Visit our website at deps.dev to try it out.

From the Google Cloud team: What this means for GCP’s open cloud

For users of open source software, this may be the first time you’re seeing dependency and vulnerability information in an organized and accessible way. If you’re using a managed service based on open source, it’s important to remember that you may not be affected by all vulnerabilities listed. Your provider may have taken steps to harden the products you use, and when a new vulnerability is disclosed, your provider may take responsibility for patching this on your behalf.

Google Cloud follows both these steps to help users get the benefits of open cloud while prioritizing security. Multiple layers of hardening create defense-in-depth, which helps protect services like Google Kubernetes Engine (GKE), Cloud Run and Cloud Functions from a container escape vulnerability. For components that are the user’s responsibility, we’re constantly rolling out new services—like GKE Autopilot—that automate these responsibilities.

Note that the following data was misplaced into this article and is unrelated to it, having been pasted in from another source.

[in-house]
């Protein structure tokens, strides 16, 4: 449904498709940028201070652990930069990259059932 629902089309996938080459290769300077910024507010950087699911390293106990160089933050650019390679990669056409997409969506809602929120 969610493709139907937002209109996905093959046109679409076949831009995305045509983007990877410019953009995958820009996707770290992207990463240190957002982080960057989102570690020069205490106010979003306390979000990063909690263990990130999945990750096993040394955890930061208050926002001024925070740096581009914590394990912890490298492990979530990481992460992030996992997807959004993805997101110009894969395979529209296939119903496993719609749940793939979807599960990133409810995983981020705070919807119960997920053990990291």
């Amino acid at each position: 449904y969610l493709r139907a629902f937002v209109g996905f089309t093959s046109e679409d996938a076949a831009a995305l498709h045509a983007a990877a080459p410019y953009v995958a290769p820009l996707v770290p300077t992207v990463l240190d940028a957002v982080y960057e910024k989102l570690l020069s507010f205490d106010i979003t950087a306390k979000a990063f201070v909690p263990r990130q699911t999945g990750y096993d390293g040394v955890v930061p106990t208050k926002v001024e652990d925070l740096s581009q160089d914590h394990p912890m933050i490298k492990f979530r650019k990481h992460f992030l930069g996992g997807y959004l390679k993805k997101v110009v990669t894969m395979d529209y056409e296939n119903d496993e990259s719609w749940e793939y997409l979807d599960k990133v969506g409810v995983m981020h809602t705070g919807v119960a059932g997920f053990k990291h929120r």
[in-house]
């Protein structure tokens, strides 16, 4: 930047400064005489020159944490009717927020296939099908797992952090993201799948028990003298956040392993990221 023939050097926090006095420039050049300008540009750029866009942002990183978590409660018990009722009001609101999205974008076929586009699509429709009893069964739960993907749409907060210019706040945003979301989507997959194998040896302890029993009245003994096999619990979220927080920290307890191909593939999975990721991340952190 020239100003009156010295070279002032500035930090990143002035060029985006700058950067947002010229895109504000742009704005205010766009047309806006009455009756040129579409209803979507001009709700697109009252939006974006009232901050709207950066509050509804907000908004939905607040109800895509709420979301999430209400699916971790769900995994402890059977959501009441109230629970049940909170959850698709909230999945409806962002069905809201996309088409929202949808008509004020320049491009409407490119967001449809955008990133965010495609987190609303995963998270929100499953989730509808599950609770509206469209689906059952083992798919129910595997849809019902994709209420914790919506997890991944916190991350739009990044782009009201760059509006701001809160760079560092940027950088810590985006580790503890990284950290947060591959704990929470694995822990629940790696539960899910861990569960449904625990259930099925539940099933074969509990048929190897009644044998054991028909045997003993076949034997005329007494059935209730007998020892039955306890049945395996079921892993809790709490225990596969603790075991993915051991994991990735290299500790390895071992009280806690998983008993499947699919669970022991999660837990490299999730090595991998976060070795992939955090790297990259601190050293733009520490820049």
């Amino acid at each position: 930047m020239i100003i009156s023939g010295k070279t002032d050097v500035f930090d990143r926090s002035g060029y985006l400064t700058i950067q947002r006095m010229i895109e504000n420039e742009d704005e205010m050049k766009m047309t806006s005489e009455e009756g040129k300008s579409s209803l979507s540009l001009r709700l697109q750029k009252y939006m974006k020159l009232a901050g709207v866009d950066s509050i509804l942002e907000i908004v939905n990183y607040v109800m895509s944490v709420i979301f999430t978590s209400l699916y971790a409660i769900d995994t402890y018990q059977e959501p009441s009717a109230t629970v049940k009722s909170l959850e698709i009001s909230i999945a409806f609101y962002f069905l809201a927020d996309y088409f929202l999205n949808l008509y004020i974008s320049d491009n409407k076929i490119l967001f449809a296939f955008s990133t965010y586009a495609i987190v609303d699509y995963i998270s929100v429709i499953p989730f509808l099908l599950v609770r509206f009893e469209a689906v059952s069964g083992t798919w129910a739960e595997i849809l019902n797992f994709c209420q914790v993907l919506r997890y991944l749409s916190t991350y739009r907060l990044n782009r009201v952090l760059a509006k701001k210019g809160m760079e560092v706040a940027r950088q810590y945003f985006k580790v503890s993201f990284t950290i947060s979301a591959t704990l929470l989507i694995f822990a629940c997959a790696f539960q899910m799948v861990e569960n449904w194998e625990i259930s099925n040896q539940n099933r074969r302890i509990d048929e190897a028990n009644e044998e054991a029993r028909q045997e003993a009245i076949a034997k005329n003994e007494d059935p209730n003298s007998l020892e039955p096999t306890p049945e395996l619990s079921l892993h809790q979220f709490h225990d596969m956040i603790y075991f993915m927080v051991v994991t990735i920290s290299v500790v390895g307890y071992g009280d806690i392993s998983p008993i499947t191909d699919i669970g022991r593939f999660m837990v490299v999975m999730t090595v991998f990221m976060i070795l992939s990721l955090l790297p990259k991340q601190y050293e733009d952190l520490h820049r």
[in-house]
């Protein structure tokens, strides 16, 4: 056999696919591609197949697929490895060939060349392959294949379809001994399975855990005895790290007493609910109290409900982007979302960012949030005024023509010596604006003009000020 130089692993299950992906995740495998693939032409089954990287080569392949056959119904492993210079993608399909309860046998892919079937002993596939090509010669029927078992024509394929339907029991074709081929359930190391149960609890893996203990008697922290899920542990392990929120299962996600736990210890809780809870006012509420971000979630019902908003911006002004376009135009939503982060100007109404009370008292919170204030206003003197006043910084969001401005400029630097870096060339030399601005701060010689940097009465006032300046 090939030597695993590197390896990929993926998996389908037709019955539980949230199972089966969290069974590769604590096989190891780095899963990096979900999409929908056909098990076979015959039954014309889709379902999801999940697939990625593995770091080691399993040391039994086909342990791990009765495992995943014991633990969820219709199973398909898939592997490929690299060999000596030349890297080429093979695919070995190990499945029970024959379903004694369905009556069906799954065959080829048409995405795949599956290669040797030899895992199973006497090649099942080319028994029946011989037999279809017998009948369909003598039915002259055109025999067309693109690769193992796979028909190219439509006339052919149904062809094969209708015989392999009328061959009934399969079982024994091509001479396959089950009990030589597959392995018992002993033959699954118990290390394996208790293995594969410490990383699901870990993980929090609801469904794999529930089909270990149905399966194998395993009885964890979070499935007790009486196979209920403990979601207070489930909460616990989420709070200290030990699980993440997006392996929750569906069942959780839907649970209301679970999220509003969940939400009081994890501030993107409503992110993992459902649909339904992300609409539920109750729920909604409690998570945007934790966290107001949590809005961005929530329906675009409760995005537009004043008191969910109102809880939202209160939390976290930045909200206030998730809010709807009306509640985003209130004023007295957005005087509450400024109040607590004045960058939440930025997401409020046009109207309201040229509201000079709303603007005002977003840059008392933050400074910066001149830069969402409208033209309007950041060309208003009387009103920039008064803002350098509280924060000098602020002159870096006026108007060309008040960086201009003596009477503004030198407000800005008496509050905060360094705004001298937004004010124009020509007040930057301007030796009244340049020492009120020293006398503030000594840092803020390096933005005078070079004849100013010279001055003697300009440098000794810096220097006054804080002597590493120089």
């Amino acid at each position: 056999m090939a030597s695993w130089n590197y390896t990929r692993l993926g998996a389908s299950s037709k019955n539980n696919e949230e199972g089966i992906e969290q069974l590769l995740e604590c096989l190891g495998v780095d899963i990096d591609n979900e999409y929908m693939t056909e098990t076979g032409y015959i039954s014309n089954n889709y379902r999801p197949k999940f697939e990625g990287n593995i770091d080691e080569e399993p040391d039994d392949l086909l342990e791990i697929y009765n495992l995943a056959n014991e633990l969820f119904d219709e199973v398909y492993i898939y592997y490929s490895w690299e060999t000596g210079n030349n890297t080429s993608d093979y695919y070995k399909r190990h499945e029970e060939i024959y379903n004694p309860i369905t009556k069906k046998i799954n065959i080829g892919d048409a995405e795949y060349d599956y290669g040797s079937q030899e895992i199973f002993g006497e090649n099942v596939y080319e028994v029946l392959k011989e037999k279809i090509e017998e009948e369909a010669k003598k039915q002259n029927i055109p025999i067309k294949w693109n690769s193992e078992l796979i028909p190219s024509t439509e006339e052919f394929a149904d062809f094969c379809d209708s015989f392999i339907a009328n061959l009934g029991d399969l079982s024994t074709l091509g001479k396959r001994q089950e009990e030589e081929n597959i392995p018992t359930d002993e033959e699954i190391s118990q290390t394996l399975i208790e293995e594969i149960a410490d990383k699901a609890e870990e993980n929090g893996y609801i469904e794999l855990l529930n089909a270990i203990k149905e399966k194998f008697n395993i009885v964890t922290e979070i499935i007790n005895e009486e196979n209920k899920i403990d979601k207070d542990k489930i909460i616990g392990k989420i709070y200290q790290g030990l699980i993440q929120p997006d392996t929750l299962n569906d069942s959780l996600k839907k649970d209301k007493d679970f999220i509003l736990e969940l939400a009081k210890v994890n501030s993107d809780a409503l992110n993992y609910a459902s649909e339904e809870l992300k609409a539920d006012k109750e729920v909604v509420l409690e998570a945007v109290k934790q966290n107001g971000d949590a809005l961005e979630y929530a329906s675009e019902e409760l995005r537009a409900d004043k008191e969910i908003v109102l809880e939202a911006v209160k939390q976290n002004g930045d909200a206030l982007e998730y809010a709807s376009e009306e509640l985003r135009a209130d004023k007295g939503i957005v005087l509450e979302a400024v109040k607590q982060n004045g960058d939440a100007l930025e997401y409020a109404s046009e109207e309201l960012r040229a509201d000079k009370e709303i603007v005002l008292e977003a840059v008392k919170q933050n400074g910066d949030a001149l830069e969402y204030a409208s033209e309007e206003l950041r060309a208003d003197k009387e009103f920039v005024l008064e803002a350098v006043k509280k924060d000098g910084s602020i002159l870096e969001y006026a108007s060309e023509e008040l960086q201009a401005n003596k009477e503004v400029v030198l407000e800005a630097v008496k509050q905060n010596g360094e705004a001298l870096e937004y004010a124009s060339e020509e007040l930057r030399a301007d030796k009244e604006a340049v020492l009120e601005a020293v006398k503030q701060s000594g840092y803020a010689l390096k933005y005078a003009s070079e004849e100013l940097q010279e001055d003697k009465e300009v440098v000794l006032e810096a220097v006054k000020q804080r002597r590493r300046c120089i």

We’re committed to protecting our customers, both through our patch rewards program and the recently launched cyber insurance partnership, the Risk Protection Program, which moves from shared responsibility to shared fate. We look forward to bringing our customers new information on their open source dependencies.

By Andrew Gerrand, Michael Goddard, Rob Pike and Nicky Ringland of the Open Source Insights Team

Google Summer of Code 2021 students are announced!

Monday, May 17, 2021

Thank you to all the students and recent graduates who applied for Google Summer of Code (GSoC) 2021 by submitting final project proposals! We are excited to announce that the 199 mentoring organizations have selected their students. Here are some notable results from this year’s application period: